Need proof? The top four teams in the nation in that category are combined 23-0.
Ohio State (6-0) is fourth-best as teams have converted only 25.3 percent of the time against the Buckeyes. The stingiest is Clemson (6-0) at 23.71, followed by UCLA (5-0) at 24.00 and the 24.05 by Louisville (6-0).
And if you're curious, Alabama (6-0) - the top-ranked school in all the polls - is 11th (28.21).
Michigan State (5-1) is right behind the Buckeyes in fifth at 26.32 while OSU's next opponent is darn good as well.
Iowa (4-2) visits Ohio Stadium on Saturday as the sixth-best defensive team on third down with a 26.67 opponents conversion rate.
So, the Big Ten battle could be greatly influenced by how well the teams do on third down and if that's the case there is not a decided advantage when either has the ball.
Iowa ranks 23rd nationally by converting 48.42 percent (46 of 95) third downs while the Buckeyes are 30th at 47.56 (39 of 82).
"The reason they're really successful on third down is because they have a pretty good run attack, so they can do play action and they have pretty good playmakers," OSU junior Ryan Shazier said of Iowa. "They have a nice tight end (senior C.J. Fiedorowicz). They can throw it to him and he can get those little 5-yard catches and everything. It's the little simple things that they really work on a lot."
Shazier thinks the Buckeyes' success on third down, whether it be on offense or defense, is no coincidence. Because the two units go against each other in practice the Buckeyes can't help but get better.
"We work on a lot of things and third down, we go over it almost every day in practice, especially Wednesdays," he said. "We have one of the best offenses in the nation. I think they're pretty good at third downs too. Us stopping them really helps us get better at third downs. Them gaining on us helps them too."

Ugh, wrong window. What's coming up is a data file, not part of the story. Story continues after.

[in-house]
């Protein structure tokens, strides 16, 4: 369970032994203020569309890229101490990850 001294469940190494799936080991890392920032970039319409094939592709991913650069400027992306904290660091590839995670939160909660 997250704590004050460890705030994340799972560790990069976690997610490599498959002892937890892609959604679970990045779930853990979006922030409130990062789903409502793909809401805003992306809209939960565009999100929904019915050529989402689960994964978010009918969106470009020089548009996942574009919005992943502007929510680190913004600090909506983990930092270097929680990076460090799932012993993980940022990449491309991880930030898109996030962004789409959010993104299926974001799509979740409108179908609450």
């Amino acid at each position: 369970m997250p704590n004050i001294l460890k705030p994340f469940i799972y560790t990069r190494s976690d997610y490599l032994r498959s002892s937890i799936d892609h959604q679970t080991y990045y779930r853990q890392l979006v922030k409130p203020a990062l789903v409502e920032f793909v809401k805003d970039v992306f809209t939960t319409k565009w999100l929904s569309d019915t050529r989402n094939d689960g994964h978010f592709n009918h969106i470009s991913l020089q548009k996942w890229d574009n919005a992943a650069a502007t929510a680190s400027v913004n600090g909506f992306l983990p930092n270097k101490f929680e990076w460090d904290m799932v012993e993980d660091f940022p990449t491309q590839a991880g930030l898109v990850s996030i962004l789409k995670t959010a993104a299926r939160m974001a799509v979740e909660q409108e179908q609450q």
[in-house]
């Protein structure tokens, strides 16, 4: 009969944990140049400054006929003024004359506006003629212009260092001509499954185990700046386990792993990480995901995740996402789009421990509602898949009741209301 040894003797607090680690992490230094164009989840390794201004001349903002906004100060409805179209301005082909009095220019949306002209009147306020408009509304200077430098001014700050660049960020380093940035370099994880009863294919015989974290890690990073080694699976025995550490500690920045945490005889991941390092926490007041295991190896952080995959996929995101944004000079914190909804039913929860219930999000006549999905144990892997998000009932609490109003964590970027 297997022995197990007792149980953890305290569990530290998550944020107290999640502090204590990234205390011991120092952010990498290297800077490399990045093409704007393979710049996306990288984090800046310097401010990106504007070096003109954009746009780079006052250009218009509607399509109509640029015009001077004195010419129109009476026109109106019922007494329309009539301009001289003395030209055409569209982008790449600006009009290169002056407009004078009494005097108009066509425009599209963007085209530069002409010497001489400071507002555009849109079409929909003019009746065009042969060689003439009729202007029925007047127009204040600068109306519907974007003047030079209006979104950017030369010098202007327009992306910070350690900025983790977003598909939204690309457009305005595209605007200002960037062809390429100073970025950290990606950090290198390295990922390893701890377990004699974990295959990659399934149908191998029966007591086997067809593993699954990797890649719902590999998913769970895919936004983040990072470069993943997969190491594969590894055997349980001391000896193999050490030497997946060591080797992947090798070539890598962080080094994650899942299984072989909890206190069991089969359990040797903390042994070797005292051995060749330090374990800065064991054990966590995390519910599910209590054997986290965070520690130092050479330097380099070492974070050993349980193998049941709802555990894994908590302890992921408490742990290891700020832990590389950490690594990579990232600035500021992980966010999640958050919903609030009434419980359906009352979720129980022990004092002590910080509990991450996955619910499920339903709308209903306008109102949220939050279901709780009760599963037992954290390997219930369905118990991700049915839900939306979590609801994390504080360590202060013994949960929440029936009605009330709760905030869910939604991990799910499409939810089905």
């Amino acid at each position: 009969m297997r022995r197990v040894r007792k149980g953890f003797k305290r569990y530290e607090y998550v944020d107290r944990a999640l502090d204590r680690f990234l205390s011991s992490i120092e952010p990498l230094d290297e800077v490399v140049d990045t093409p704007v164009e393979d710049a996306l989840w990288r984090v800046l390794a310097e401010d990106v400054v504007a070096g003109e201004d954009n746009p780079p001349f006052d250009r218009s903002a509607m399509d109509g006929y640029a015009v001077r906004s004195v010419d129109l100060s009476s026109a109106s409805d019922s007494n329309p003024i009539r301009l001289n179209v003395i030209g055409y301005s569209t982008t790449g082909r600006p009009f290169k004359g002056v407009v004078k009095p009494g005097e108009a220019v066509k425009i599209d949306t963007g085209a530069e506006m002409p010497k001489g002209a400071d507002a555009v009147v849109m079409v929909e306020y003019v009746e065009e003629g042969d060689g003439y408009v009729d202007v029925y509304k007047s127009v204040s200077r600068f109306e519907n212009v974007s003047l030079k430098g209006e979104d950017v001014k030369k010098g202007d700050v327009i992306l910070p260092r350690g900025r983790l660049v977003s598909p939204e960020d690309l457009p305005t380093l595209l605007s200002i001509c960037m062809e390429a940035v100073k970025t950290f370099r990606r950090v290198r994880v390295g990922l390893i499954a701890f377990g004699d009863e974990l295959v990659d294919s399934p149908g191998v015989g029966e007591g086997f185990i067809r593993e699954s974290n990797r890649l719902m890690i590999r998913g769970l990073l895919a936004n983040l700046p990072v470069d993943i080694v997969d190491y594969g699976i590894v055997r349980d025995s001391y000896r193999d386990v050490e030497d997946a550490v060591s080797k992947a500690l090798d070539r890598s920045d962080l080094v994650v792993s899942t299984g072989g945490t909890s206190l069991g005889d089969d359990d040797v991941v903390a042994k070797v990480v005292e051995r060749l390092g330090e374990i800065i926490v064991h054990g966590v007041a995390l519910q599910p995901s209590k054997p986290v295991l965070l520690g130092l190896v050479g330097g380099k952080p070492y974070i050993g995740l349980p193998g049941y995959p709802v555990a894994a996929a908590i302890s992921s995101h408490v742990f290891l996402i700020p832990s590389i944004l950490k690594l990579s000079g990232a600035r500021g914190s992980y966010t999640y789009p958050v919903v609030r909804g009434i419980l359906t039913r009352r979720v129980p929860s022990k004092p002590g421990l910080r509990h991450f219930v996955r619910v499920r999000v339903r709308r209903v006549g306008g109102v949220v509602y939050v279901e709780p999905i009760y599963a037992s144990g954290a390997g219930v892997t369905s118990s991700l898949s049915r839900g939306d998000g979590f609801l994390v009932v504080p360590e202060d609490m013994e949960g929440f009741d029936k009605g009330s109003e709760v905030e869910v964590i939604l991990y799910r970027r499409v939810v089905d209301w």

Defensively, the Buckeyes have been tested 83 times on third down and have denied opponents a first down on all but 21.
That success has been even more impressive considering the Buckeyes have at times been beaten on first and second downs, especially through the air.
"The key is first and second down," OSU co-defensive coordinator Everett Withers said. "We are a really good third-down team, one of the best in the country, I believe. And first and second down, that's where people are trying to make their money against us throwing the football and we have to continue to get better on first and second down."
The opposition has been success on third down at a 30.77 clip (8 of 26) in two conference games. In the four home games the Buckeyes are tougher at 18.87 percent (10 of 53) but that was aided by stopping overmatched Florida A&M of the Football Championship Subdivision (FCS) 10 of 11 times in the 76-0 win on Sept. 21.
Ohio State has allowed six third-down touchdowns, starting with a pair during the 52-34 victory at California on Sept. 14. Jared Goff hit Chris Harper for a 42-yard score on third-and-7 in the first quarter. In the fourth Daniel Lasco ran in from the 1.
OSU was beaten twice through the air against Wisconsin but still beat the Badgers 31-24 on Sept. 28. Joel Stave went for 36 yards to Jared Abbrederis on a third-and-6 in the first period and facing 10 yards for a first down in the second, found Sam Arneson for an 11-yard touchdown.
Northwestern also had two scoring strikes despite losing 40-30 on Oct. 5. Trevor Siemian had a 9-yarder to fellow quarterback Kain Colter on a third-and-8 in the opening quarter in Evanston, Ill. Then, with 9:10 left in the game Siemian had a third-and-goal but passed 12 yards to Cameron Dickerson to put the Wildcats ahead 30-27.